But the aging race industry that continues to see the world through a half-century-old prism of Jim Crow, and still wants you to see it that way, too, is determined to bum-rush Zimmerman into his assigned role, heedless of facts or the lack of them.

    Meanwhile, Obama, who promised a new conversation on race, seems happier in an election year to lend heft to the old one. He called for soul-searching — but absent a full set of facts, why does this homicide, of all U.S. homicides, require it? Obama’s comments mostly seem aimed at adding credence to liberal conventional wisdom.

    Zimmerman may well deserve to go to jail. Or this may just be a confluence of horrible mistakes with no criminal intent whatsoever. That’s what a Justice Department probe and a Florida grand jury will determine. But for the forces demanding action, that isn’t good enough. Jackson, as is his wont, threatens there will be “no peace” until Zimmerman is arrested.

    Others are not so patient. The New Black Panther Party has put a $10,000 bounty on Zimmerman’s head. “He should be fearful for his life,” leader Mikhail Muhammad said. “You can’t keep killing black children.” Spike Lee joined the digital lynch mob and tweeted Zimmerman’s home address.

    Yes, absolutely, there are pockets of racism in America. But among the myriad problems with a “blame the system” narrative is that it obscures and often silences far greater problems than white-on-black racist violence.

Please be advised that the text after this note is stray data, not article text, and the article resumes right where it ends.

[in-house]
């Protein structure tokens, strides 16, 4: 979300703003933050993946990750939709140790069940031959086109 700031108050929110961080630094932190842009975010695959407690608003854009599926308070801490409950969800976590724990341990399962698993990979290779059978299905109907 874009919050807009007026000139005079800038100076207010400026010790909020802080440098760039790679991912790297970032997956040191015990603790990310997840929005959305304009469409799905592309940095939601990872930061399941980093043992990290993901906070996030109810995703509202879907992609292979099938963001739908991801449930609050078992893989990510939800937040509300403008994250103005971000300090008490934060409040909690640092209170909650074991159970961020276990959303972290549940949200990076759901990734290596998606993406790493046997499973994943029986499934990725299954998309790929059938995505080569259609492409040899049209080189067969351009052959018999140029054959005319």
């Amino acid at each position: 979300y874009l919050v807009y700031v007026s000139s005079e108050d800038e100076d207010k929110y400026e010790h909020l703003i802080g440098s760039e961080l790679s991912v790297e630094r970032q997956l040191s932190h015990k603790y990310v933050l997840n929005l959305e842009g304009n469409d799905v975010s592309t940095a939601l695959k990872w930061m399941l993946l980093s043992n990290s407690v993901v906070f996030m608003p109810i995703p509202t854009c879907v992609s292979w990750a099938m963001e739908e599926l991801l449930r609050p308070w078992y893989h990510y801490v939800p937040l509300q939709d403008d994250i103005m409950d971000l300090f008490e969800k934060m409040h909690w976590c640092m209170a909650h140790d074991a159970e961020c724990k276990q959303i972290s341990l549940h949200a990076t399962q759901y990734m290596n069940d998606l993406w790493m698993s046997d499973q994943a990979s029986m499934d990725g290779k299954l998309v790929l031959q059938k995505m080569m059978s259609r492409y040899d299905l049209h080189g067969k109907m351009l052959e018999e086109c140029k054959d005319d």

Martin’s tragic death is a statistical outlier. More whites are killed by blacks than blacks killed by whites (or “white Hispanics”). And far, far more blacks are killed by other blacks. Indeed, if we’re going to use the prism of race to analyze murder rates, then the real epidemic is that of black murderers. Heather Mac Donald of the Manhattan Institute notes that recent data show black males age 14 to 24 commit homicides at a rate nearly ten times higher than that of young white and Latino males combined. Surely that’s worthy of some soul-searching, too.

    And yet, New York Times columnist Charles M. Blow says “the burden of black boys in America” is fear of racist assaults. MSNBC has handed over vast swaths of airtime to its in-house huckster, Sharpton.

    No doubt, white — and “white Hispanic” — prejudice is a problem for young black men, but the notion that it is the singular or chief “burden of black boys in America” is nonsense. Alas, the very people begging for an honest conversation on race will likely accuse you of racism for saying so.

  6. magus71 said, on March 29, 2012 at 2:23 pm

    The only reason that this is a big story is because of people implying this is a racially motivated incident. I’m not arguing over the myriad of details that no one yet knows. I’m not arguing over what Zimmerman should or could have done, though I have referenced the possibilities and corrected falsities (ie Zimmerman was given a lawful order by a police officer–he was not). My major concern is that again, over-zealous race peddlers are jumping to conclusions from facts that do not support those conclusions. That extremist groups like the Black Panthers and opportunists like Jesse Jackson and Spike Lee have enflamed the situtation and even endangered innocent people with their fooling rhetoric.